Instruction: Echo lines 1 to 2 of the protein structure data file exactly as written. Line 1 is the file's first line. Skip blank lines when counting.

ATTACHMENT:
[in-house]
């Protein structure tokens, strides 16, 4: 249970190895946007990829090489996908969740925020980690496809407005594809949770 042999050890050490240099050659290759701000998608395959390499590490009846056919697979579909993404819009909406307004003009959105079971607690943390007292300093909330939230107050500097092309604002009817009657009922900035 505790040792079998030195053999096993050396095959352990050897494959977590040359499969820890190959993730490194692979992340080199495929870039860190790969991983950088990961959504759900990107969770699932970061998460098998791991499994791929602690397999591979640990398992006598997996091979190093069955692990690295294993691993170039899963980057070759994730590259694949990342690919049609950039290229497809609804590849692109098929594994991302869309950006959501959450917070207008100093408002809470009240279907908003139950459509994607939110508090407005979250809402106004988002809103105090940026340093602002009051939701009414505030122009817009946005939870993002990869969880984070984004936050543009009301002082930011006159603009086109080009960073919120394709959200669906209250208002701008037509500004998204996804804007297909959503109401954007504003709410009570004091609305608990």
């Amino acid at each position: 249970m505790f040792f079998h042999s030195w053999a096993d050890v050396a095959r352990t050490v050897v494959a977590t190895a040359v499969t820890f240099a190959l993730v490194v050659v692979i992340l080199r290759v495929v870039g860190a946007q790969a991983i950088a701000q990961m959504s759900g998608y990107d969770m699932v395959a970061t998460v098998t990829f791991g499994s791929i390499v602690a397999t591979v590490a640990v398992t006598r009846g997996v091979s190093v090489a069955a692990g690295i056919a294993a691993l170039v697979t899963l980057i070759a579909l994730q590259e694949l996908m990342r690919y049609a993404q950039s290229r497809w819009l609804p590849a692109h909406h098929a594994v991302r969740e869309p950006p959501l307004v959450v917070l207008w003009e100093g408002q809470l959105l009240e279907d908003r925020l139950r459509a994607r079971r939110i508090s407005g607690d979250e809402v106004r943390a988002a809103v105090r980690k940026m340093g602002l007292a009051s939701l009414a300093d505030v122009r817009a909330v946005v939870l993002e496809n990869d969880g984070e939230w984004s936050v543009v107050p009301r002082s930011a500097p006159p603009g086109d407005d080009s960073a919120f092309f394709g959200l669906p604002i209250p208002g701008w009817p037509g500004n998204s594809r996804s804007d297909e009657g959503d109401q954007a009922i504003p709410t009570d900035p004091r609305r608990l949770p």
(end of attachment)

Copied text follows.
[in-house]
């Protein structure tokens, strides 16, 4: 249970190895946007990829090489996908969740925020980690496809407005594809949770 042999050890050490240099050659290759701000998608395959390499590490009846056919697979579909993404819009909406307004003009959105079971607690943390007292300093909330939230107050500097092309604002009817009657009922900035 505790040792079998030195053999096993050396095959352990050897494959977590040359499969820890190959993730490194692979992340080199495929870039860190790969991983950088990961959504759900990107969770699932970061998460098998791991499994791929602690397999591979640990398992006598997996091979190093069955692990690295294993691993170039899963980057070759994730590259694949990342690919049609950039290229497809609804590849692109098929594994991302869309950006959501959450917070207008100093408002809470009240279907908003139950459509994607939110508090407005979250809402106004988002809103105090940026340093602002009051939701009414505030122009817009946005939870993002990869969880984070984004936050543009009301002082930011006159603009086109080009960073919120394709959200669906209250208002701008037509500004998204996804804007297909959503109401954007504003709410009570004091609305608990």